The Justice Department said on Tuesday it would take the "rare step" to ask the Supreme Court to clear the way for the Trump administration to dismantle a federal program granting work permits to undocumented immigrants who have lived in the United States since childhood.
The Department of Justice said it filed a notice of appeal to the US Court of Appeals for the Ninth Circuit seeking to overturn a California judge's ruling that the government could not dismantle the program of the it was Obama, while a legal challenge to the decision to finalize the program is pending.
The Trump administration said at the end of this week that it will ask the Supreme Court to intervene in the case, hoping to completely bypass the ninth circuit in its attempt to phase out the Deferred Action for Child Arrivals program in March. .
Attorney General Jeff Sessions said "it defies the law and common sense" that a "single district court in San Francisco" had stopped the administration's plans.
"Now we are taking the rare step of requesting a direct review on the merits of this precautionary measure by the Supreme Court so that this issue can be resolved quickly and fairly for all parties involved," Sessions said.
The fate of DACA recipients, also known as "dreamers," is at the heart of a legislative dispute on Capitol Hill that could result in a government shutdown this week.
EE. UU District Judge William Alsup in San Francisco issued a temporary injunction last week to stop the program's dismantling by the Trump administration, while a contested court decision is pending. He ordered the government to resume DACA renewal and work permits for the 690,000 immigrants who had that status when the Trump administration ended the program on September 5.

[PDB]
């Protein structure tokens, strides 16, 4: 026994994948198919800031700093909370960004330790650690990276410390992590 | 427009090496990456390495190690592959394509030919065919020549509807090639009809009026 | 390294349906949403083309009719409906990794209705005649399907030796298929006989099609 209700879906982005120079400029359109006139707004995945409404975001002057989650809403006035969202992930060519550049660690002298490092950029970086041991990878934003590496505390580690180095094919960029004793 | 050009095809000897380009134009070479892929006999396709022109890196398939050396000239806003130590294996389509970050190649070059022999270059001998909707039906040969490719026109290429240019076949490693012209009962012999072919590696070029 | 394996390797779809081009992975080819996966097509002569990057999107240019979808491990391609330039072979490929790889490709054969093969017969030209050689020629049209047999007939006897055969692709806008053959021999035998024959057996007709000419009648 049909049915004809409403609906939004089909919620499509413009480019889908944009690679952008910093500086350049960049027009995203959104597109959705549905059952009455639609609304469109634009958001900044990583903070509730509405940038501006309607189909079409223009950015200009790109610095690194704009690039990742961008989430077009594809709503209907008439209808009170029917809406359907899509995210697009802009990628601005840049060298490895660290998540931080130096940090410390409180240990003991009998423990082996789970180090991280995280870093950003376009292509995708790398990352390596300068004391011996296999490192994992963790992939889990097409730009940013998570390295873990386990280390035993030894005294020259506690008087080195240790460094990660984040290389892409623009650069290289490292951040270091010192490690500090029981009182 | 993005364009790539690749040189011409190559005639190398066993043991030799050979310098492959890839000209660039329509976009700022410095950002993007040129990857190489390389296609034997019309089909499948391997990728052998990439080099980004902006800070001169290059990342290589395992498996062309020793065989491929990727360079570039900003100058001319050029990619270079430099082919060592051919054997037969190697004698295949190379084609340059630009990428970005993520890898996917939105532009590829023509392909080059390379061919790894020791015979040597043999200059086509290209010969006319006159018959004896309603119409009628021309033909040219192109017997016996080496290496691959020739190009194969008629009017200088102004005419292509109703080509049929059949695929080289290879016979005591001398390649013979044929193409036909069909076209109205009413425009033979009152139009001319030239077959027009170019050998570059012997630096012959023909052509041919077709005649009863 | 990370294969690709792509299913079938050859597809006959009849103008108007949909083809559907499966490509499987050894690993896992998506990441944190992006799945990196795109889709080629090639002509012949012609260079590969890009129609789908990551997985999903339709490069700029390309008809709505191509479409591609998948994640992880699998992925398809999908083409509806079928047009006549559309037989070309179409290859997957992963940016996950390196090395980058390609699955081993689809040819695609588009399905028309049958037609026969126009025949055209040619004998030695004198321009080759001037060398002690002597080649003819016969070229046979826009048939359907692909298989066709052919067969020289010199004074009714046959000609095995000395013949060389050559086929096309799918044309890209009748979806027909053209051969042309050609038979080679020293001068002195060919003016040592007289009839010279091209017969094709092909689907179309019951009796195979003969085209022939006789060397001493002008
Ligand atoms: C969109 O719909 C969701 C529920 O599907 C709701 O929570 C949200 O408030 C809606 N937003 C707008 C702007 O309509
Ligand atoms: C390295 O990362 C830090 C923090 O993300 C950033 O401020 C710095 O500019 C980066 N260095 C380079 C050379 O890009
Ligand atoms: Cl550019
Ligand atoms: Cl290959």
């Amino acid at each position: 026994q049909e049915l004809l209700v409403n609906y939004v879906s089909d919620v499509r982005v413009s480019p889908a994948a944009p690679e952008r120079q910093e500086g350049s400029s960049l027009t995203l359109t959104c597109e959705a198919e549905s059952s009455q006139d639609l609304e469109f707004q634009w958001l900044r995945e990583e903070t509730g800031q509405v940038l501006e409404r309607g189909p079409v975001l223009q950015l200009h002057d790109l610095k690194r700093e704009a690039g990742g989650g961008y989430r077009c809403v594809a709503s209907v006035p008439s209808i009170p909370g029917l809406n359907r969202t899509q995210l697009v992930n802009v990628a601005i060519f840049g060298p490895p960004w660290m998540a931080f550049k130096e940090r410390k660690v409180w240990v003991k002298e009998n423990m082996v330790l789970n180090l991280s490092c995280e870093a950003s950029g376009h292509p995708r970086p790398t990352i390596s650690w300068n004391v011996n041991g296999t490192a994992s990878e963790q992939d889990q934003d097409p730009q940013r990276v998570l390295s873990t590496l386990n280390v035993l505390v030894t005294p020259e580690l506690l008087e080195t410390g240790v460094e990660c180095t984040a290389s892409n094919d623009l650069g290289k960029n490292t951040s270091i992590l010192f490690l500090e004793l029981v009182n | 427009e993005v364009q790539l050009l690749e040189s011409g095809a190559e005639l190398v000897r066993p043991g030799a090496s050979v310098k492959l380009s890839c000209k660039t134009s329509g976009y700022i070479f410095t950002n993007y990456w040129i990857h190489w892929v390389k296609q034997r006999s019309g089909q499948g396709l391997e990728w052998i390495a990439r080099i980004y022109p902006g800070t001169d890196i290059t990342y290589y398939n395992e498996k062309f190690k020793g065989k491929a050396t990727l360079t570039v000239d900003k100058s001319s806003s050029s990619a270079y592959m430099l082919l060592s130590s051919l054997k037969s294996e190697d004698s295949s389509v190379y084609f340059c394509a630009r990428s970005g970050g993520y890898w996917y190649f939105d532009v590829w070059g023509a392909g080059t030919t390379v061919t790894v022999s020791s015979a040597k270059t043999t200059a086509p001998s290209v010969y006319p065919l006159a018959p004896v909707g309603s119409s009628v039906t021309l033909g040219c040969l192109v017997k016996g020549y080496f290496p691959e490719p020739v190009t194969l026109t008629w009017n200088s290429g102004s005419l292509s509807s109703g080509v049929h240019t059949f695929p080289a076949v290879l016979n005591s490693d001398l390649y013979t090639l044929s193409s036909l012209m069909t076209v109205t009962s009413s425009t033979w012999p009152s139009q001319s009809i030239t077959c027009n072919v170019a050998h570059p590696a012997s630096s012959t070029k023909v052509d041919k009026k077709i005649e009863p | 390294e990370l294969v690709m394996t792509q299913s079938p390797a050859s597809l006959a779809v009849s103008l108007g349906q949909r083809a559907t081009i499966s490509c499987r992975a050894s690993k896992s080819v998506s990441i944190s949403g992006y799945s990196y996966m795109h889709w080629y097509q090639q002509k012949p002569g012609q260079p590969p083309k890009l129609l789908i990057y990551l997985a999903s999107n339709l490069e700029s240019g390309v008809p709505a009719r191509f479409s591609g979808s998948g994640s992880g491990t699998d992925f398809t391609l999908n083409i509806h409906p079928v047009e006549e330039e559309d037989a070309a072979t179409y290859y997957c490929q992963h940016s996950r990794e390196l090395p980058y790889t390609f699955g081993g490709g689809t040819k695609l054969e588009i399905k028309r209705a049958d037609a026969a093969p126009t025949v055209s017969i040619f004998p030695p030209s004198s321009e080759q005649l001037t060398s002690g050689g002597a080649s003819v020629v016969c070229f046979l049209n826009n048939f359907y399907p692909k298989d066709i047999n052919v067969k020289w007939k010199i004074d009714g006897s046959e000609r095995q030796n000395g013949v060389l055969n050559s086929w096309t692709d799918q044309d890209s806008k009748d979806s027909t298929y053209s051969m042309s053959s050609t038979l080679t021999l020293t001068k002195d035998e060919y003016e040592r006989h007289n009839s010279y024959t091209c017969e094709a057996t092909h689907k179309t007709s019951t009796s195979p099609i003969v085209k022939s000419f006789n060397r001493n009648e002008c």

However, the judge said federal officials could deny them the right to return to the United States if they travel abroad. Alsup also said that the government did not have to accept new applicants.
California and other states had sued the Trump administration for its decision to terminate the program beginning in March.
President Trump had criticized former President Obama for creating DACA in 2012, saying he exceeded his authority and that it should have been the responsibility of Congress to pass a law. Trump promised during the campaign to end the program. In September, Sessions announced plans to eliminate him.
Alsup's ruling said that California and other plaintiffs had demonstrated that they would probably succeed in their claims that the Trump administration's repeal of the nearly six-year program was "capricious" and not in compliance with federal law. He said states, immigrants and public universities faced significant losses if a court determined that the administration had acted improperly in rescinding the program.
Dreamers are widely viewed as a sympathetic group because they were brought into the country when they were children and did not know how to break the law. Trump has urged Congress to pass a bill that would place immigrants in a permanent legal position in the United States, although the White House has demanded important concessions in return, which include financing the border fence and lower immigration based on the family.
Congress and the White House are engaged in intense negotiations on Capitol Hill on such legislation.
Government lawyers have argued that Trump had the authority to rescind the deferred action program for his son in September and that the courts do not have the power to review it under federal law.